[Foundation-l] Update of Foundation organization
Anthere9 at yahoo.com
Mon Mar 5 22:45:39 UTC 2007
George Herbert wrote:
> On 3/5/07, Oldak Quill <oldakquill at gmail.com> wrote:
>> I wanted to bring this up because, as a charity with limited
>> resources, it is something that should be explored and discussed. I am
>> aware that some employees are necessary: some tasks are too critical,
>> time sensitive or large to be left to volunteers. Where do we draw
>> this line? When does it become too much work to use volunteers for a
>> particular task?
> As a first answer, when the Board figures that it needs something done
> badly enough to start suggesting that they need to hire someone. 8-)
> The Board can explain in more detail their thinking on this, and it's
> probably a good idea for them to do so. My impression from the
> outside is that they're probably right and that it's probably about
> time to do so, if not past it. But I'm not involved in a lot of the
> community activities intimately, so I don't know how accurate my
> impression is.
> I agree that this is a good conversation to have. Both more employees
> and more effeciently focused volunteer efforts on problem areas will
> both help. Information flow on the percieved trouble spots helps
> everyone see what needs to be done.
Gerard already listed some of those reasons to hire someone rather than
to rely on volunteers. All these reasons are correct. To these reasons,
I will add two more reasons.
One is simply that we may need a person full time, with certain
professional skills. These skills may not exist within the community, or
may exist only part time.
Greg raised the issue of the implications of employment of people
outside from the USA. To answer such question and to work on setting up
a system with international employees, we need certain skills, that it
seems are not available in the volunteer pool.
Similarly, it does not seem that we have a professional in fundraising
in the USA.
Or we do not seem to have a professional working on brand strategy.
What are we to do when such needs become critical ? Several things.
Search even harder in our volunteer pool (something which may be done by
a board member or staff simply raising the issue on the mailing list) or
having a volunteer coordinator whose job is to hunt such skills in the
Or hire someone.
Or seek probono help.
Or pay a contractor.
The second reason is related to responsability. Such as financial
responsability. Imagine someone is taking care of your accounting, and
make a mess (a real big mess). If he is an employee, you can make him
accountable. There may be insurance. You can sue him. Not so cool, but
you have ways to act. If he is a volunteer, far less so.
This may be applicable as well in the legal area typically. I do not
know if it is true in the USA, I know it is in France, but if you have a
lawyer going to court for you, he must be hired or contractor.
What decides that we are ready to hire someone ? Either because in an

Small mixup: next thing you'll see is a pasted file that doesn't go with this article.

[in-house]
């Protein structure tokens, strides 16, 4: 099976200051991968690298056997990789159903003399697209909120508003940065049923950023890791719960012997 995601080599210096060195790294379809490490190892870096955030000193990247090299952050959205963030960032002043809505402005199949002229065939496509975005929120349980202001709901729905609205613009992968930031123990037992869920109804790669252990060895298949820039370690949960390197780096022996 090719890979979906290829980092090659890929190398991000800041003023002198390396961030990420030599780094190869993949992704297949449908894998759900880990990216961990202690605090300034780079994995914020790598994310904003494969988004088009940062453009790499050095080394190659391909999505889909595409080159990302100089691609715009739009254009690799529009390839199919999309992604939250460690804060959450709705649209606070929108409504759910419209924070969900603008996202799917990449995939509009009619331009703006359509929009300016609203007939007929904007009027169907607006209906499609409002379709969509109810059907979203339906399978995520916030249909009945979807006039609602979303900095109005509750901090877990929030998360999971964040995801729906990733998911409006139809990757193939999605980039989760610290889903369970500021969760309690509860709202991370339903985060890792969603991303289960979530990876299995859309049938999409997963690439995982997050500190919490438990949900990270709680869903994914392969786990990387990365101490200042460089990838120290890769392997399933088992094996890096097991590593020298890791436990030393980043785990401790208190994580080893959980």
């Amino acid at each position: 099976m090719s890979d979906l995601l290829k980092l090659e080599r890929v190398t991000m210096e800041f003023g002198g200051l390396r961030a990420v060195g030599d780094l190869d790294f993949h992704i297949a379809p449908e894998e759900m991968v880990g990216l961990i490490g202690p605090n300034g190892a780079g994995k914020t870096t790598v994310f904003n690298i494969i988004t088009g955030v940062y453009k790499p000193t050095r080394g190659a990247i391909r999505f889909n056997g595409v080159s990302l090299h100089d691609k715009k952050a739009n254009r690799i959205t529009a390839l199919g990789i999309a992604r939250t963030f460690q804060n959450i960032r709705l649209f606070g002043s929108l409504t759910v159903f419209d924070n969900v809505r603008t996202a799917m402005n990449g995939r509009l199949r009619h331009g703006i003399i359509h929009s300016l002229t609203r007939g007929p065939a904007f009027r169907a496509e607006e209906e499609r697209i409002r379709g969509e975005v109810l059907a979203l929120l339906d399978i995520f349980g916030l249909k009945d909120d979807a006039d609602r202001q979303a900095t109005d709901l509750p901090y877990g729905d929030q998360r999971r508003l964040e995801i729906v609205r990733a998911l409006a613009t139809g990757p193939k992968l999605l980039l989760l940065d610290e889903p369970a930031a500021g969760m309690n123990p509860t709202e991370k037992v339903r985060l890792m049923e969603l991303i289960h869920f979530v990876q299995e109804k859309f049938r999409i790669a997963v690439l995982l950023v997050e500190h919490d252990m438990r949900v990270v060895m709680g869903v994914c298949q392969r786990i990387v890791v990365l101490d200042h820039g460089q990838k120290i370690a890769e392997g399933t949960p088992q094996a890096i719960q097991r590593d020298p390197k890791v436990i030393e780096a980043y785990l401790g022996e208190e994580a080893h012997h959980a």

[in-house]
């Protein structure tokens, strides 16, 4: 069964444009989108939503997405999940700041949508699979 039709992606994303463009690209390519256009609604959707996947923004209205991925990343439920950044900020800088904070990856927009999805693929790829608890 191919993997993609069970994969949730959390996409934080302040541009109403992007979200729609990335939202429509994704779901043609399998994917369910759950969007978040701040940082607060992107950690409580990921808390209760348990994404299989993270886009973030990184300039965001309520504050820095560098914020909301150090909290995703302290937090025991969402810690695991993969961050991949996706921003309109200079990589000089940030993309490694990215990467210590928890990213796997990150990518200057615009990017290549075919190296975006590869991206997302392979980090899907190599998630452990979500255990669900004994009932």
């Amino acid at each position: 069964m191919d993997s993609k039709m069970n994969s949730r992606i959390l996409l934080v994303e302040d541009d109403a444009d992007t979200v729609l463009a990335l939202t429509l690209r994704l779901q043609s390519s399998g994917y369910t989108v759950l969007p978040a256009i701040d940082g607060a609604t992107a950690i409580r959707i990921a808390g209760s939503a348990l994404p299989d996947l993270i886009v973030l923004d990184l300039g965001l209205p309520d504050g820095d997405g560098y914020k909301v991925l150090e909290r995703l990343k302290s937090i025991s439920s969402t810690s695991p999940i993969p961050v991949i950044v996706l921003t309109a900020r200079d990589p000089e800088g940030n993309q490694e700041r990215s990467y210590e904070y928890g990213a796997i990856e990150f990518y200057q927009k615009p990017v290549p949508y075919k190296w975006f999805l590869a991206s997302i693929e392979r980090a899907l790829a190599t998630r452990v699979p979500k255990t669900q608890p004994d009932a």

area we want to develop/improve, or because we are dying under the
weight of what needs to be done.
Hiring Sandy to in particular take in charge press issues was a much
needed addition. Journalists kept calling the office to request
information, and were impairing the quality of the work of the other
people in the office. Could have we relied on a volunteer ? Probably
yes, to the condition that he be in the USA, rather on the east coast
(to fit with most requests). Available any time. Ready to contact any
one who could help, to coordinate answers, to ensure his answers fit
with the internal messaging... in short, a full time job.
Sandy is not the only one answering the press, very far from it. At
least a dozen people answer the press on a daily basis. But by answering
in the office, setting up press contact database, drafting press
releases, trying to coordinate press interviews, working on PR crisis,
she is of unvaluable help. And we are happier because we are *sure*
someone is taking care of this. That's a weight lifted. We still need a
lot of volunteer help, but she is really reducing concerns for many of us.
A guideline for knowing when to hire is when the board is doing the job
because nobody else want to do it, when volunteers quit because of
burnout, when critical tasks are just left alone rotting.
Developing/improving an area. I think business development around brands
is probably one of the clear examples. If we do little right now, it
will perhaps not be a big issue. No harm done. No one will scream.
However, with a bit of thinking, one can realise this is one of the ways
the Foundation can become sustainable and support the projects and more
without needing a fundraising every couple of weeks. Working on the
brand strategy is an investment in the future. It is not terribly urgent
and it does not require a full time employee, so it makes more sense to
think of (paying) counselling, and preferably pro-bono help.
Note that this is because we realise volunteers are a huge pool of help
that we are currently seeking a volunteer coordinator :-)
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